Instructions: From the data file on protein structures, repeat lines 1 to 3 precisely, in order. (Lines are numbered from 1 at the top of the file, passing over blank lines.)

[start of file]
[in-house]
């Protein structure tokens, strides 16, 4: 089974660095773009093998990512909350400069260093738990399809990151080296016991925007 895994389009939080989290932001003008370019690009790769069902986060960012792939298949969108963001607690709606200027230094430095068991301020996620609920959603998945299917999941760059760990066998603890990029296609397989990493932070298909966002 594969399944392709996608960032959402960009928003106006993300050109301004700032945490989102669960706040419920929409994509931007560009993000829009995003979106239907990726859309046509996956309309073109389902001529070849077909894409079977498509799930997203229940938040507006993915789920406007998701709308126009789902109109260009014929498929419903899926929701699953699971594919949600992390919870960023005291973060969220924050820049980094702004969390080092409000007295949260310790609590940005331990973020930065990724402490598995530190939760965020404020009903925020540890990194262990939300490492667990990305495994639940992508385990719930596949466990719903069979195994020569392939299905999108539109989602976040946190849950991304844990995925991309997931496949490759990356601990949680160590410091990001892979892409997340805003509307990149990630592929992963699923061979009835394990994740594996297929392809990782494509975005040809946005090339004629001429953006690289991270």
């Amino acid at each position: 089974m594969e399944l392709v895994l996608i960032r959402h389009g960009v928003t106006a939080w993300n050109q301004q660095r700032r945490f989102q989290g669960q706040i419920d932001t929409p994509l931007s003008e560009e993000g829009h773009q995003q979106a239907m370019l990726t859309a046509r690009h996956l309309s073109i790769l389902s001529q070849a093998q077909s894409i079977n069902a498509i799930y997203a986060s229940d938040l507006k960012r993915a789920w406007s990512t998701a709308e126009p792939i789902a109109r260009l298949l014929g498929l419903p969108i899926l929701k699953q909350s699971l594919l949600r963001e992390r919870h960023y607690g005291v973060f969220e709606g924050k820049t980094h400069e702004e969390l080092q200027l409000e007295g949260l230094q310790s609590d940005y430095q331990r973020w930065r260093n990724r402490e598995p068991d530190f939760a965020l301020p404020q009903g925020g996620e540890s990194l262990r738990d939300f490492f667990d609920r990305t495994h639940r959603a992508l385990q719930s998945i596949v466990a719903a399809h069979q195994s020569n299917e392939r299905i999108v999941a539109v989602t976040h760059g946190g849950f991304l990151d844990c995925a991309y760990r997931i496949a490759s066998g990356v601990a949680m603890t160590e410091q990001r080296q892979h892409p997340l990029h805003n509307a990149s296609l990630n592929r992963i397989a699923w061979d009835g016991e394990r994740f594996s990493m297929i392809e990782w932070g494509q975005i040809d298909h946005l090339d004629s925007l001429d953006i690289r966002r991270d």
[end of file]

[in-house]
């Protein structure tokens, strides 16, 4: 089974660095773009093998990512909350400069260093738990399809990151080296016991925007 895994389009939080989290932001003008370019690009790769069902986060960012792939298949969108963001607690709606200027230094430095068991301020996620609920959603998945299917999941760059760990066998603890990029296609397989990493932070298909966002 594969399944392709996608960032959402960009928003106006993300050109301004700032945490989102669960706040419920929409994509931007560009993000829009995003979106239907990726859309046509996956309309073109389902001529070849077909894409079977498509799930997203229940938040507006993915789920406007998701709308126009789902109109260009014929498929419903899926929701699953699971594919949600992390919870960023005291973060969220924050820049980094702004969390080092409000007295949260310790609590940005331990973020930065990724402490598995530190939760965020404020009903925020540890990194262990939300490492667990990305495994639940992508385990719930596949466990719903069979195994020569392939299905999108539109989602976040946190849950991304844990995925991309997931496949490759990356601990949680160590410091990001892979892409997340805003509307990149990630592929992963699923061979009835394990994740594996297929392809990782494509975005040809946005090339004629001429953006690289991270």
């Amino acid at each position: 089974m594969e399944l392709v895994l996608i960032r959402h389009g960009v928003t106006a939080w993300n050109q301004q660095r700032r945490f989102q989290g669960q706040i419920d932001t929409p994509l931007s003008e560009e993000g829009h773009q995003q979106a239907m370019l990726t859309a046509r690009h996956l309309s073109i790769l389902s001529q070849a093998q077909s894409i079977n069902a498509i799930y997203a986060s229940d938040l507006k960012r993915a789920w406007s990512t998701a709308e126009p792939i789902a109109r260009l298949l014929g498929l419903p969108i899926l929701k699953q909350s699971l594919l949600r963001e992390r919870h960023y607690g005291v973060f969220e709606g924050k820049t980094h400069e702004e969390l080092q200027l409000e007295g949260l230094q310790s609590d940005y430095q331990r973020w930065r260093n990724r402490e598995p068991d530190f939760a965020l301020p404020q009903g925020g996620e540890s990194l262990r738990d939300f490492f667990d609920r990305t495994h639940r959603a992508l385990q719930s998945i596949v466990a719903a399809h069979q195994s020569n299917e392939r299905i999108v999941a539109v989602t976040h760059g946190g849950f991304l990151d844990c995925a991309y760990r997931i496949a490759s066998g990356v601990a949680m603890t160590e410091q990001r080296q892979h892409p997340l990029h805003n509307a990149s296609l990630n592929r992963i397989a699923w061979d009835g016991e394990r994740f594996s990493m297929i392809e990782w932070g494509q975005i040809d298909h946005l090339d004629s925007l001429d953006i690289r966002r991270d």